Classification is one of the main tasks in machine learning, data mining, and pattern recognition. Compared with the extensively studied automation approaches, the interactive approaches, centered on human users, are less explored. This chapter studies interactive classification at 3 levels. At the philosophical level, the motivations and a process-based framework of interactive classification are proposed. At the technical level, a granular computing model is suggested for re-examining not only existing classification problems, but also interactive classification problems. At the application level, an interactive classification system (ICS), using a granule network as the search space, is introduced. ICS allows multi-strategies for granule tree construction, and enhances the understanding and interpretation of the classification process. Interactive classification is complementary to the existing classification methods.
Human cognitive activities rely on classification to organize the vast number of known matter, plants, animals and events into categories that can be named, remembered, and discussed. The problems of human-based classification are that, for very large and separate datasets, it is difficult for people to be aware, to extract, to memorize, to search and to retrieve classification patterns, in addition to interpreting and evaluating classification results that are constantly changing, and then making recommendations or predictions in the face of inconsistent and incomplete data.
Computers perform classification by revealing the internal structures of data according to programmed algorithms. They maintain precise operations under a heavy information load and preserve steady performance. A typical automatic classification approach is batch processing, where all the input is prepared before the program runs. The problems of automatic classification are that the systems often do not allow users, or limit users’ ability, to contact and participate in the discovery process. A fixed algorithm may not satisfy the diverse requirements of users; a user often cannot relate to the answers, and is left wondering about the meaning and value of the so-called discovered knowledge.
In this chapter, we propose a framework of human-machine interactive classification. Although human-machine interaction has been emphasized for many disciplines, such as information retrieval and pattern recognition, it has received some, though not yet enough, attention in the domain of data mining (Ankerst et al., 1999, Brachmann & Anand, 1996, Han, Hu & Cercone, 2003, Zhao & Yao, 2006). The fundamental idea of interactive classification is: on one hand, computers can help users to carry out description, prediction and explanation activities efficiently; on the other hand, human insights, judgements and preferences can effectively interfere with method selection, application and adjustment, thus improving the existing methods and generating new methods. Interactive classification uses the advantages of both a computer system and a human user. A foundation of human-computer interaction in data mining may be provided by cognitive informatics (Wang, 2002, 2007a, 2007b; Wang & Kinsner, 2006; Wang et al., 2006). As Wang suggests that, for cognitive informatics, relations and connections of neurons represent information and knowledge in the human brain might be more important than the neurons. Following the same way of thinking, we believe that interactive data mining is sensitive to capacities and needs of humans and machines. A critical issue is not how intelligent the user is, or how efficient the algorithm is, but how well these two parts can be connected and communicated, stimulated and improved.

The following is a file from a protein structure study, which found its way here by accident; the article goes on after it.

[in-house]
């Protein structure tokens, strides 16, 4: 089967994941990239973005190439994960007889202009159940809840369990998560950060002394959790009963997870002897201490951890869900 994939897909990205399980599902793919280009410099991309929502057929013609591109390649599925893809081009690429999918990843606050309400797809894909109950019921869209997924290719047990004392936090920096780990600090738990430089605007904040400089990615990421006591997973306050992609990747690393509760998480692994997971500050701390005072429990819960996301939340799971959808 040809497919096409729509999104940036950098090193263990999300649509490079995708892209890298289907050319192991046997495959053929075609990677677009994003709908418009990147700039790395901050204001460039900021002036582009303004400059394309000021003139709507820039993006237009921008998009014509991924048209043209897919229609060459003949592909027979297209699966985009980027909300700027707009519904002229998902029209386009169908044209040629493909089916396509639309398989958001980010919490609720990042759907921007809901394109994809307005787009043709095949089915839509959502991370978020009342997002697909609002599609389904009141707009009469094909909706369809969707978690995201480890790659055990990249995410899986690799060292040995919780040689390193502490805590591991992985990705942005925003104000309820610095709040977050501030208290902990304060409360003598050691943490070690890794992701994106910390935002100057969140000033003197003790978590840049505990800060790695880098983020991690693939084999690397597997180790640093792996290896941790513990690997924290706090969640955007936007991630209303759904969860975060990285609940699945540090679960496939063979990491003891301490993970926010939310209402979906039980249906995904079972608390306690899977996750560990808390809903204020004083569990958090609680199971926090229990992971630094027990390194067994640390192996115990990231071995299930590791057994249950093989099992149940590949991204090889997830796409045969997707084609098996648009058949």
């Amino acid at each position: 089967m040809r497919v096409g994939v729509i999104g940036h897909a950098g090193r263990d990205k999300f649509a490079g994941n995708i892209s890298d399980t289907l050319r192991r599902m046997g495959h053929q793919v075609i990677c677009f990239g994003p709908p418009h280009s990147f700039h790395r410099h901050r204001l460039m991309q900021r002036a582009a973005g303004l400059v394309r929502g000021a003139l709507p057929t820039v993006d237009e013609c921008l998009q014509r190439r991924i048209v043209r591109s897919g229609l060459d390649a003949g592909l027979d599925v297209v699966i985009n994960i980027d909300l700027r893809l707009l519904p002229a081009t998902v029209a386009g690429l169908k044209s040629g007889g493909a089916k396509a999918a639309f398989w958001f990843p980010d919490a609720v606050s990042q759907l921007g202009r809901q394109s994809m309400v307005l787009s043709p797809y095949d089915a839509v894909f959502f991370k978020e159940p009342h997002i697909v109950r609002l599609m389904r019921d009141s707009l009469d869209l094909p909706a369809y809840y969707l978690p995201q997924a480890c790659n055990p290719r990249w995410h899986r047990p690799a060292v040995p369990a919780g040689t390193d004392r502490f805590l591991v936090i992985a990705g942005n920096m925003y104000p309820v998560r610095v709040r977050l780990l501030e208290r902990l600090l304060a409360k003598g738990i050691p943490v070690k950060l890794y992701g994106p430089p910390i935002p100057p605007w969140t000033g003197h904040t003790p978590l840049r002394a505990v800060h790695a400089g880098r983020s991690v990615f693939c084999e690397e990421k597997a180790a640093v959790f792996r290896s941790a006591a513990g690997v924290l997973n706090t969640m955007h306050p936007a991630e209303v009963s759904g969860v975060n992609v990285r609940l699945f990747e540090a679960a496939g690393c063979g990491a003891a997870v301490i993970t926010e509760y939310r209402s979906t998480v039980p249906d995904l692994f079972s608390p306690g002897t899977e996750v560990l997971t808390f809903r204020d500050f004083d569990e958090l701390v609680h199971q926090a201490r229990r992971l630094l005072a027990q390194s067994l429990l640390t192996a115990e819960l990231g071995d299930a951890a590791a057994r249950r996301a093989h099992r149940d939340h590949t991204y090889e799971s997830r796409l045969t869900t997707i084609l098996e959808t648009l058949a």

More specifically, interactive classification systems allow users to suggest preferred classifiers and knowledge structures, and use machines to assist calculation and analysis during the discovery process. A user can freely explore the dataset according to his/her preference and priority, ensuring that each classification stage and the corresponding result are all understandable and comprehensible. The constructed classifier is not necessarily efficient when compared with most of the automatic classifiers. However, it is close to human thinking by its very nature. The evaluation of an interactive classification, involving the understandability and applicability of the final classification results, relies heavily on the interaction between the computer and the human user, not just on one single factor.
In the rest of this chapter, we discuss the interactive classification at three levels: philosophical level, technical level and application level. At the philosophical level (Section 2), we discuss the motivation of interactive classification and present the process-based framework. At the technical level (Section 3), we apply granular computing as the methodology for examining the search space and complexity issues of interactive classification. At the application level (Section 4), an interactive classification implementation based on a granule network is introduced. The main results demonstrate the usefulness of the proposed approach. The conclusion is in Section 5.